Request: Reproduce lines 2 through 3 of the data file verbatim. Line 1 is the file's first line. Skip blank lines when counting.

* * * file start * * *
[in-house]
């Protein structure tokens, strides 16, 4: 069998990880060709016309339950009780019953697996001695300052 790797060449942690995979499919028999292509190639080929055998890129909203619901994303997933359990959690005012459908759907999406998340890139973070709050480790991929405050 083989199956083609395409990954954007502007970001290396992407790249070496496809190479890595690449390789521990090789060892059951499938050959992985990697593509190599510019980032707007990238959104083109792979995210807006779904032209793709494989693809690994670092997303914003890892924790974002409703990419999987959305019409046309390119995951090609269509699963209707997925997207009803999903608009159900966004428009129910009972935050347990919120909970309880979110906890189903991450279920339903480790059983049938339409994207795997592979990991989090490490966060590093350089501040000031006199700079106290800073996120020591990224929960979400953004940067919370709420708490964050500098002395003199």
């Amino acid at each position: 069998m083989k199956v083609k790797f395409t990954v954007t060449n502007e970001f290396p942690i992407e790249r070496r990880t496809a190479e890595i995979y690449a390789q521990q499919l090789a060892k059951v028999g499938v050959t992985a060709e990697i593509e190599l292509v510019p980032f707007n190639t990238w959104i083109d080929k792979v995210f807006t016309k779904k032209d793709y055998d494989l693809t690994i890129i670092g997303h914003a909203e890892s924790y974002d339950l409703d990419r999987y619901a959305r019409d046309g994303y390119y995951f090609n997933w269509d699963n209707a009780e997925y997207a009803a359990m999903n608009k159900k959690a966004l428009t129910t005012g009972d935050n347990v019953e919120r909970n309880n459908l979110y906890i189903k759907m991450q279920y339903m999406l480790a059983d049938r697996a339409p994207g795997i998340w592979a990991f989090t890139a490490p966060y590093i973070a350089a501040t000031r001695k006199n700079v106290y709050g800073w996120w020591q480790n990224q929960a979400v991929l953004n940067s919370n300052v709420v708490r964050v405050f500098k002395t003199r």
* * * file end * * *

């Protein structure tokens, strides 16, 4: 069998990880060709016309339950009780019953697996001695300052 790797060449942690995979499919028999292509190639080929055998890129909203619901994303997933359990959690005012459908759907999406998340890139973070709050480790991929405050 083989199956083609395409990954954007502007970001290396992407790249070496496809190479890595690449390789521990090789060892059951499938050959992985990697593509190599510019980032707007990238959104083109792979995210807006779904032209793709494989693809690994670092997303914003890892924790974002409703990419999987959305019409046309390119995951090609269509699963209707997925997207009803999903608009159900966004428009129910009972935050347990919120909970309880979110906890189903991450279920339903480790059983049938339409994207795997592979990991989090490490966060590093350089501040000031006199700079106290800073996120020591990224929960979400953004940067919370709420708490964050500098002395003199």
């Amino acid at each position: 069998m083989k199956v083609k790797f395409t990954v954007t060449n502007e970001f290396p942690i992407e790249r070496r990880t496809a190479e890595i995979y690449a390789q521990q499919l090789a060892k059951v028999g499938v050959t992985a060709e990697i593509e190599l292509v510019p980032f707007n190639t990238w959104i083109d080929k792979v995210f807006t016309k779904k032209d793709y055998d494989l693809t690994i890129i670092g997303h914003a909203e890892s924790y974002d339950l409703d990419r999987y619901a959305r019409d046309g994303y390119y995951f090609n997933w269509d699963n209707a009780e997925y997207a009803a359990m999903n608009k159900k959690a966004l428009t129910t005012g009972d935050n347990v019953e919120r909970n309880n459908l979110y906890i189903k759907m991450q279920y339903m999406l480790a059983d049938r697996a339409p994207g795997i998340w592979a990991f989090t890139a490490p966060y590093i973070a350089a501040t000031r001695k006199n700079v106290y709050g800073w996120w020591q480790n990224q929960a979400v991929l953004n940067s919370n300052v709420v708490r964050v405050f500098k002395t003199r």